Customer journey mapping has become very popular in recent years. Making it right can upgrade marketing strategy, boost personalized branding and offerings and result in increased revenue and marketing ROI.
To bring value to the business, it requires a healthy balance of qualitative knowledge of customer-facing functions about market and customers and quantitative insights. The last can be gained from an e-commerce platform, CRM and other market related external sources.
The purpose of this article is to share with fellow sales, marketing professionals and data scientists how to approach quantitative part of customer journey mapping, namely to answer questions:
- How many buyer personas do we have?
- What are their unique characteristics?
- How can we adapt the marketing strategy concerning buyer personas to increase marketing ROI?
- How accurately can we predict buyer persona from the first customer purchase transaction?
As most of the companies keep data related to customer journeys confidential, the use case will be demonstrated on Google Analytics Sample Dataset.
The sample contains obfuscated Google Analytics 360 data from the Google Merchandise Store, a real e-commerce store. It sells Google-branded merchandise.
The data is typical of what you would see for an e-commerce website. It includes traffic source, content, and transactional data.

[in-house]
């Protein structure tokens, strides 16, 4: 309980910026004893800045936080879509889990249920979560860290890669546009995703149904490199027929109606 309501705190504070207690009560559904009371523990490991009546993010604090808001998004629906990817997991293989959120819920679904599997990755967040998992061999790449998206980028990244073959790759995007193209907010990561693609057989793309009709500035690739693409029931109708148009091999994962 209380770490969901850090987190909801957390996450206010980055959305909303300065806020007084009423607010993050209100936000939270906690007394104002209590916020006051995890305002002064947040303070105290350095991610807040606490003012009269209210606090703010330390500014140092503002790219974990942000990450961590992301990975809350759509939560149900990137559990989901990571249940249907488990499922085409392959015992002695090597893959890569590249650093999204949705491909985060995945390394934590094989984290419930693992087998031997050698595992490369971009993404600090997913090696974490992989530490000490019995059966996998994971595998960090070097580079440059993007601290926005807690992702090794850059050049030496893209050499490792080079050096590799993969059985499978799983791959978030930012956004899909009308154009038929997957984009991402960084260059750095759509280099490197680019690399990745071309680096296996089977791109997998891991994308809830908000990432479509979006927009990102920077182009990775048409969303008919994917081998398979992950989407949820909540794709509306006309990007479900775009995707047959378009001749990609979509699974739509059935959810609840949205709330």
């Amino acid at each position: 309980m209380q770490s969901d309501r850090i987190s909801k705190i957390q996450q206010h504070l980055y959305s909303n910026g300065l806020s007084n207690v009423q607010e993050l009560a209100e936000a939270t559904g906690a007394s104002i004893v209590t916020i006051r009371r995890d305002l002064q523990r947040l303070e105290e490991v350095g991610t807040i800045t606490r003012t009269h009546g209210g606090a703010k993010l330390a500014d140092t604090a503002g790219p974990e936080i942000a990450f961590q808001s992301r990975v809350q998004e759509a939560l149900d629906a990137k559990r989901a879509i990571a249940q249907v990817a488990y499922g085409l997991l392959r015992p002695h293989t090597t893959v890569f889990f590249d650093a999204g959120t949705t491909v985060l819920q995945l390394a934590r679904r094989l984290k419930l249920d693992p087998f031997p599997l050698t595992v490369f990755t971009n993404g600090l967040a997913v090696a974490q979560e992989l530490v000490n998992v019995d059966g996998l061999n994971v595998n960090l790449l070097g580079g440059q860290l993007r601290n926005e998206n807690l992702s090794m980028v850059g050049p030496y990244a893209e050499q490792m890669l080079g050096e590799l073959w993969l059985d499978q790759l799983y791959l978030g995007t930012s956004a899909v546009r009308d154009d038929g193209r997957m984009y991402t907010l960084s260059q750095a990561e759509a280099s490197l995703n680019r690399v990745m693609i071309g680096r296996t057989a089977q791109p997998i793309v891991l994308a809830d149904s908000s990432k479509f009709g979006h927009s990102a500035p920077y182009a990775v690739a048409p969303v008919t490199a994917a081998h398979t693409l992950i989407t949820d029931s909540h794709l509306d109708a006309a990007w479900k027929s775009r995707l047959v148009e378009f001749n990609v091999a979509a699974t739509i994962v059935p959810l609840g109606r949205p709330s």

How many buyer personas do we have?
It is not an easy question. What are the criteria to segment buyer personas? One approach is to compare customers using RFM analysis answering questions such:
- When recently did they buy (Recency)?
- How often do they buy (Frequency)?
- How much do they spend (Monetary value)?
The clustering algorithm can effectively group similar buyers to clusters which significantly differs from one another. It also suggests what should be the number of clusters (aka buyer personas).
Google Merchandise Store had 12028 transactions done by 9962 customers in 1 year. There are 3 naturally formed clusters:
- cluster 1 has the highest mean on frequency 3.2 and monetary value 1129 USD representing “frequent shoppers and high spenders”
- cluster 2 has the highest recency 273 days, low frequency 1, most probably representing “customer churn”
- cluster 3 has the lowest recency 87 days, low frequency 1, representing “new customers”
Clusters can be profiled across clustering variables by using their standardized scales which enable unit independent comparison.
What are the unique characteristics of buyer personas?
The profiling stage involves describing the characteristics of each buyer persona (cluster) to explain how it may differ in relevant dimensions as demographics, consumption patterns and behaviors. These are the variables not included in cluster analysis.
It is common that e-commerce platforms stores about 360 different features during each click of the visitor on the website. So which one of these 360 features are the most important differentiators of particular buyer persona from others?
This complex challenge can be solved using machine learning (ML) algorithms which have the ability to calculate “features’ weights” representing importance. Their value can range from -1 to 1 and the higher the absolute value of the weight the higher the importance of the feature.